Neurosurgical patients bear a varying degree of anxiety when confronted with having to undergo surgery or even visit with a neurosurgeon in consultation. Previous studies have suggested that patient perceptions can heavily influence the patient-physician encounter. Accordingly, a better understanding of these perceptions can marshal our knowledge regarding strategies for improving patient-physician interactions during such an apprehensive time. The aim of the present study was to qualitatively examine patient values and preferences for a neurosurgeon who participates in extraclinical activities (i.e., a “neurosurgeon+”) and understand the factors that influence these perceptions.
Semistructured face-to-face interviews with 47 neurosurgical patients were conducted. Patients were recruited from the Toronto Western Hospital neurosurgery clinics for cranial and spinal conditions. Descriptive summary statistics were used to characterize the study participants. Family members were encouraged to contribute to the interviews. Interviews were audio-recorded, transcribed, and subjected to thematic analysis by using open and axial coding.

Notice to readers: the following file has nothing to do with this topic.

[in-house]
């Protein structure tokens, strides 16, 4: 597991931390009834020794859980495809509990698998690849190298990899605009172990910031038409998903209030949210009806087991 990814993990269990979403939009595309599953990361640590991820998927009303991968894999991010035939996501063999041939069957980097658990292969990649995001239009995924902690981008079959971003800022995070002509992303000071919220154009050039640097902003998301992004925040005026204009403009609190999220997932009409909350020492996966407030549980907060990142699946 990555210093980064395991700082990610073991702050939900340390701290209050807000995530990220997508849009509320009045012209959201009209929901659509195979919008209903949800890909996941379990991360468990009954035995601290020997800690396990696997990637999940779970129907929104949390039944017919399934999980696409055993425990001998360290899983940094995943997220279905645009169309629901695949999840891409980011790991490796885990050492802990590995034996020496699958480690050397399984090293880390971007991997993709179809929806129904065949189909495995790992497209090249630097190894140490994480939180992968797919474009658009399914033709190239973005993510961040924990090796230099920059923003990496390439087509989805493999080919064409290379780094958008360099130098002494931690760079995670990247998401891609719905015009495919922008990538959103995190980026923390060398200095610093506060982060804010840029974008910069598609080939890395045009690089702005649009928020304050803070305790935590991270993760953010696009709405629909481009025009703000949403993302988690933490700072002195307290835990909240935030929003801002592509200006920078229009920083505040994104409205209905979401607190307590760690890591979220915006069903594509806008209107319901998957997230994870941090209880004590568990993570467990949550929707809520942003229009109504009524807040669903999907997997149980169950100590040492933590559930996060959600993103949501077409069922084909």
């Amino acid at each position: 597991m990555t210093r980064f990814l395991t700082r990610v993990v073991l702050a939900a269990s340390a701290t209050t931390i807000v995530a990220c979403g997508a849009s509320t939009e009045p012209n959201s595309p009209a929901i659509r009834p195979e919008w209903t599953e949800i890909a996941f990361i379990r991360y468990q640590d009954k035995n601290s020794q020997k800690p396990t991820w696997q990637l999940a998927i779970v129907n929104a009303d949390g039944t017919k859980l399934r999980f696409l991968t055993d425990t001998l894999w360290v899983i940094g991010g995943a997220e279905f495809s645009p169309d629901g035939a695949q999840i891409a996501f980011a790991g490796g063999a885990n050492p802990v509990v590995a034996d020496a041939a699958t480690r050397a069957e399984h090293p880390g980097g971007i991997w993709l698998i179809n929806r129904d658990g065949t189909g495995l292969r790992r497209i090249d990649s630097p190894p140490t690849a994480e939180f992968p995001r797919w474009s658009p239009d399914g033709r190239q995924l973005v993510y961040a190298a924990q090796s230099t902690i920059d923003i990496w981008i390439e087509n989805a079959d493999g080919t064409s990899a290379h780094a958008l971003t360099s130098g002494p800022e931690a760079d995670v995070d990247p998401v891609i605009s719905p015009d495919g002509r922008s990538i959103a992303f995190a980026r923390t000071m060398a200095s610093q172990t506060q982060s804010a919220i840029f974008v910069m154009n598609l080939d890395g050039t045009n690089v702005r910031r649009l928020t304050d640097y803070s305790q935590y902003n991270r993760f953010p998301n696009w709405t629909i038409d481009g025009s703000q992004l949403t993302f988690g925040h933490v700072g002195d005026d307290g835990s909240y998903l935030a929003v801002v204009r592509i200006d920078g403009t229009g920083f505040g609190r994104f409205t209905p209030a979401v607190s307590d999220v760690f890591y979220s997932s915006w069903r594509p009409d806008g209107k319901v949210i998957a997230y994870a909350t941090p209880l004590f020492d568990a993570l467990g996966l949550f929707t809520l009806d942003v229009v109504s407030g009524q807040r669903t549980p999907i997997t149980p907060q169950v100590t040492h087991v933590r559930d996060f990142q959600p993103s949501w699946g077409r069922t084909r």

Patients generally indicated that they want to feel confident in their neurosurgeon. A number of factors contribute to this confidence, including a strong positive referral from another physician. Patients are inclined to search for information pertaining to the qualifications of neurosurgeons online, and a perception of the neurosurgeon’s adeptness given his or her qualifications is important for patients. Although there were some differences in patient values between those in the cranial and spinal groups, overall, neurosurgical patients tend to positively view their neurosurgeon’s involvement in extraclinical duties.
This study details the first comprehensive clinical qualitative study of patient perceptions of neurosurgeons and provides a descriptive framework for understanding patient values in this clinical domain.